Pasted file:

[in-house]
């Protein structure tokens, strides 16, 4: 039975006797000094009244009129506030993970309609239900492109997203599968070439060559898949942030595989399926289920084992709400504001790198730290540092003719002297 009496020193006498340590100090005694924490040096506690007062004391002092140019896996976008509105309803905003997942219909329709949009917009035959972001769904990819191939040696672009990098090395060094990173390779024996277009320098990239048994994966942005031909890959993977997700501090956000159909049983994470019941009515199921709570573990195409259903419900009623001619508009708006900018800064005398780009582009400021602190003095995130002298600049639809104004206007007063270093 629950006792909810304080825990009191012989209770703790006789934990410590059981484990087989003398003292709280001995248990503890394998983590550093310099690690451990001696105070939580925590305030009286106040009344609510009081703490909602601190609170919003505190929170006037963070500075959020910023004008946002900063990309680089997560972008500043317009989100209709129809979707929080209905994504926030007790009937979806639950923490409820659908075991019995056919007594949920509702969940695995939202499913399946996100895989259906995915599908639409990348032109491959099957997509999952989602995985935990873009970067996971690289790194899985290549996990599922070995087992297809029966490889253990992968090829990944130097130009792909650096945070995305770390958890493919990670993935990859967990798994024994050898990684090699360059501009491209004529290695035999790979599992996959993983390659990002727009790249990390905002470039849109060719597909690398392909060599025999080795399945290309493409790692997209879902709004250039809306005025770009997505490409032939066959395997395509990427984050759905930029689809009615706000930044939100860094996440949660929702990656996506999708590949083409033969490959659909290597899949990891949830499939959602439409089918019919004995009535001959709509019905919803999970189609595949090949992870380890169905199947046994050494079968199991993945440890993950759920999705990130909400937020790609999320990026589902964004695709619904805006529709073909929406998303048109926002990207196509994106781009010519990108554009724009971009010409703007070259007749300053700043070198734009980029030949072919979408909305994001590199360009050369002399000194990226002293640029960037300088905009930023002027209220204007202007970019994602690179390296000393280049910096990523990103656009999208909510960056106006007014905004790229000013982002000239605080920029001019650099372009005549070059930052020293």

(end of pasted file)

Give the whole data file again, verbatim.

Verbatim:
[in-house]
């Protein structure tokens, strides 16, 4: 039975006797000094009244009129506030993970309609239900492109997203599968070439060559898949942030595989399926289920084992709400504001790198730290540092003719002297 009496020193006498340590100090005694924490040096506690007062004391002092140019896996976008509105309803905003997942219909329709949009917009035959972001769904990819191939040696672009990098090395060094990173390779024996277009320098990239048994994966942005031909890959993977997700501090956000159909049983994470019941009515199921709570573990195409259903419900009623001619508009708006900018800064005398780009582009400021602190003095995130002298600049639809104004206007007063270093 629950006792909810304080825990009191012989209770703790006789934990410590059981484990087989003398003292709280001995248990503890394998983590550093310099690690451990001696105070939580925590305030009286106040009344609510009081703490909602601190609170919003505190929170006037963070500075959020910023004008946002900063990309680089997560972008500043317009989100209709129809979707929080209905994504926030007790009937979806639950923490409820659908075991019995056919007594949920509702969940695995939202499913399946996100895989259906995915599908639409990348032109491959099957997509999952989602995985935990873009970067996971690289790194899985290549996990599922070995087992297809029966490889253990992968090829990944130097130009792909650096945070995305770390958890493919990670993935990859967990798994024994050898990684090699360059501009491209004529290695035999790979599992996959993983390659990002727009790249990390905002470039849109060719597909690398392909060599025999080795399945290309493409790692997209879902709004250039809306005025770009997505490409032939066959395997395509990427984050759905930029689809009615706000930044939100860094996440949660929702990656996506999708590949083409033969490959659909290597899949990891949830499939959602439409089918019919004995009535001959709509019905919803999970189609595949090949992870380890169905199947046994050494079968199991993945440890993950759920999705990130909400937020790609999320990026589902964004695709619904805006529709073909929406998303048109926002990207196509994106781009010519990108554009724009971009010409703007070259007749300053700043070198734009980029030949072919979408909305994001590199360009050369002399000194990226002293640029960037300088905009930023002027209220204007202007970019994602690179390296000393280049910096990523990103656009999208909510960056106006007014905004790229000013982002000239605080920029001019650099372009005549070059930052020293």